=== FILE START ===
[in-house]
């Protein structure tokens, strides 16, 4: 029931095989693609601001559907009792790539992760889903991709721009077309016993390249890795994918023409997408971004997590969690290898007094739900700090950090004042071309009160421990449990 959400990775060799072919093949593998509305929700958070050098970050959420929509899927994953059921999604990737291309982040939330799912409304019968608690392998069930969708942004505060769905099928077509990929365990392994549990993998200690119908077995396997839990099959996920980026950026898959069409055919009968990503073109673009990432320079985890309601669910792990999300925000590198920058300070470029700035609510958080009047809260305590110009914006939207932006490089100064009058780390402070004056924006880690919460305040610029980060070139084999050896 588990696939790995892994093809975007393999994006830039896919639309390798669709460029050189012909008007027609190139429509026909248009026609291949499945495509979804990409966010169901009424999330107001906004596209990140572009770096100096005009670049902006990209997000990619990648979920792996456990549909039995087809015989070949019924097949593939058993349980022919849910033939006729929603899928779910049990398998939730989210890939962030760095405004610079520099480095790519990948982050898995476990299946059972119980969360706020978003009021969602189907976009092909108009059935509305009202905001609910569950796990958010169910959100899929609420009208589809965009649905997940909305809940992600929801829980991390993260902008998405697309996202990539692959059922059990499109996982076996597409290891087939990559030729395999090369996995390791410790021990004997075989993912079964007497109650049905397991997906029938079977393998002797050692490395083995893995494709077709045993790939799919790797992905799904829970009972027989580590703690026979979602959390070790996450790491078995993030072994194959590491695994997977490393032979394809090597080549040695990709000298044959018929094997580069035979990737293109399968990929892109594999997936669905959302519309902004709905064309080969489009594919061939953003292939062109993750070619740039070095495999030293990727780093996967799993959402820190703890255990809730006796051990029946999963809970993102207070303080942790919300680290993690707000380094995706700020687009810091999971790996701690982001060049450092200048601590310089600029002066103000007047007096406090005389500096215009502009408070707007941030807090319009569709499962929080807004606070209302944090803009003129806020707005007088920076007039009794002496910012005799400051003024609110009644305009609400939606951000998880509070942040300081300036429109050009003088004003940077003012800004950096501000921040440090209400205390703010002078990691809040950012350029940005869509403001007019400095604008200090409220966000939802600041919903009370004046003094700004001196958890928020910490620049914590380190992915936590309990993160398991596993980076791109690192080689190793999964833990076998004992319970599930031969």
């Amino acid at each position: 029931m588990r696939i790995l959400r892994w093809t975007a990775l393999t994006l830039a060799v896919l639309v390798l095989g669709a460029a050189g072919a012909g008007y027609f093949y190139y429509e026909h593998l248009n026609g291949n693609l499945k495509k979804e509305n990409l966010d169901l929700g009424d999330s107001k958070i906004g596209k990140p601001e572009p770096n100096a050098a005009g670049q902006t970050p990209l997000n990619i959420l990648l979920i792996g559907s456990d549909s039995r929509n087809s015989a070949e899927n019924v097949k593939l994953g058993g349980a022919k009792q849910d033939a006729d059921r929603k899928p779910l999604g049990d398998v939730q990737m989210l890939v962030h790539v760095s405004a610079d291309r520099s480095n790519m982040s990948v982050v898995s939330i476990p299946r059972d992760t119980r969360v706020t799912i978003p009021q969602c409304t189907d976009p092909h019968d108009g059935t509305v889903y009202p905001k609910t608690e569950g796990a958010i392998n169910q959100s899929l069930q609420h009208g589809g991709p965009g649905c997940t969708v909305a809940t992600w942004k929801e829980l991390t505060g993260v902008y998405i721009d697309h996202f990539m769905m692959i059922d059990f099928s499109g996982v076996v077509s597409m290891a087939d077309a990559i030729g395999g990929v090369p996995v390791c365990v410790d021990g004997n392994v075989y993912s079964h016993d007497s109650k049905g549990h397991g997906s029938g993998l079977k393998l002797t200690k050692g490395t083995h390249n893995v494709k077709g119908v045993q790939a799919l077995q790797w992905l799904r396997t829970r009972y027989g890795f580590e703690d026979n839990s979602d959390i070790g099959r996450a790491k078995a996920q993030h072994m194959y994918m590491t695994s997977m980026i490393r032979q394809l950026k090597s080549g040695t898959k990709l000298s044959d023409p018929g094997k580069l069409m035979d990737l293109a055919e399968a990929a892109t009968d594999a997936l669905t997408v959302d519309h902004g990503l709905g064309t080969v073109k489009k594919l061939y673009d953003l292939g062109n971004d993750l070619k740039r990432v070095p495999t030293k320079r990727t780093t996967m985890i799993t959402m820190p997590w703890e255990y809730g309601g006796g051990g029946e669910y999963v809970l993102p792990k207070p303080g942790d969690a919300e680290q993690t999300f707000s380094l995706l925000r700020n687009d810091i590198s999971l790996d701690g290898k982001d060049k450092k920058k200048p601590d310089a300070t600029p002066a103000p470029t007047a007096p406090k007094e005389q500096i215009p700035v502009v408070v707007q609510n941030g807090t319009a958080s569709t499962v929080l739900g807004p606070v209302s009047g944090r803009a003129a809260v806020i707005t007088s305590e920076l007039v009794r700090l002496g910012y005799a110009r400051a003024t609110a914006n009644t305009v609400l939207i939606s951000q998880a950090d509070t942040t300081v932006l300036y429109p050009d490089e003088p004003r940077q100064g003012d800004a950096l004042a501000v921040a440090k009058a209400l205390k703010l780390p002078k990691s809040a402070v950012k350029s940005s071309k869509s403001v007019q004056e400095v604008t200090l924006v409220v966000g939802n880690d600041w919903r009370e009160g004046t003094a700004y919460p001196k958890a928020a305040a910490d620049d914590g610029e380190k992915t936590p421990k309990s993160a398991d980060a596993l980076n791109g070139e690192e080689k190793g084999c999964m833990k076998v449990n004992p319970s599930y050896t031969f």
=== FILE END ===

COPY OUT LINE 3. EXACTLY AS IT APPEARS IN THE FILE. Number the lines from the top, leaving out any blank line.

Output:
């Amino acid at each position: 029931m588990r696939i790995l959400r892994w093809t975007a990775l393999t994006l830039a060799v896919l639309v390798l095989g669709a460029a050189g072919a012909g008007y027609f093949y190139y429509e026909h593998l248009n026609g291949n693609l499945k495509k979804e509305n990409l966010d169901l929700g009424d999330s107001k958070i906004g596209k990140p601001e572009p770096n100096a050098a005009g670049q902006t970050p990209l997000n990619i959420l990648l979920i792996g559907s456990d549909s039995r929509n087809s015989a070949e899927n019924v097949k593939l994953g058993g349980a022919k009792q849910d033939a006729d059921r929603k899928p779910l999604g049990d398998v939730q990737m989210l890939v962030h790539v760095s405004a610079d291309r520099s480095n790519m982040s990948v982050v898995s939330i476990p299946r059972d992760t119980r969360v706020t799912i978003p009021q969602c409304t189907d976009p092909h019968d108009g059935t509305v889903y009202p905001k609910t608690e569950g796990a958010i392998n169910q959100s899929l069930q609420h009208g589809g991709p965009g649905c997940t969708v909305a809940t992600w942004k929801e829980l991390t505060g993260v902008y998405i721009d697309h996202f990539m769905m692959i059922d059990f099928s499109g996982v076996v077509s597409m290891a087939d077309a990559i030729g395999g990929v090369p996995v390791c365990v410790d021990g004997n392994v075989y993912s079964h016993d007497s109650k049905g549990h397991g997906s029938g993998l079977k393998l002797t200690k050692g490395t083995h390249n893995v494709k077709g119908v045993q790939a799919l077995q790797w992905l799904r396997t829970r009972y027989g890795f580590e703690d026979n839990s979602d959390i070790g099959r996450a790491k078995a996920q993030h072994m194959y994918m590491t695994s997977m980026i490393r032979q394809l950026k090597s080549g040695t898959k990709l000298s044959d023409p018929g094997k580069l069409m035979d990737l293109a055919e399968a990929a892109t009968d594999a997936l669905t997408v959302d519309h902004g990503l709905g064309t080969v073109k489009k594919l061939y673009d953003l292939g062109n971004d993750l070619k740039r990432v070095p495999t030293k320079r990727t780093t996967m985890i799993t959402m820190p997590w703890e255990y809730g309601g006796g051990g029946e669910y999963v809970l993102p792990k207070p303080g942790d969690a919300e680290q993690t999300f707000s380094l995706l925000r700020n687009d810091i590198s999971l790996d701690g290898k982001d060049k450092k920058k200048p601590d310089a300070t600029p002066a103000p470029t007047a007096p406090k007094e005389q500096i215009p700035v502009v408070v707007q609510n941030g807090t319009a958080s569709t499962v929080l739900g807004p606070v209302s009047g944090r803009a003129a809260v806020i707005t007088s305590e920076l007039v009794r700090l002496g910012y005799a110009r400051a003024t609110a914006n009644t305009v609400l939207i939606s951000q998880a950090d509070t942040t300081v932006l300036y429109p050009d490089e003088p004003r940077q100064g003012d800004a950096l004042a501000v921040a440090k009058a209400l205390k703010l780390p002078k990691s809040a402070v950012k350029s940005s071309k869509s403001v007019q004056e400095v604008t200090l924006v409220v966000g939802n880690d600041w919903r009370e009160g004046t003094a700004y919460p001196k958890a928020a305040a910490d620049d914590g610029e380190k992915t936590p421990k309990s993160a398991d980060a596993l980076n791109g070139e690192e080689k190793g084999c999964m833990k076998v449990n004992p319970s599930y050896t031969f």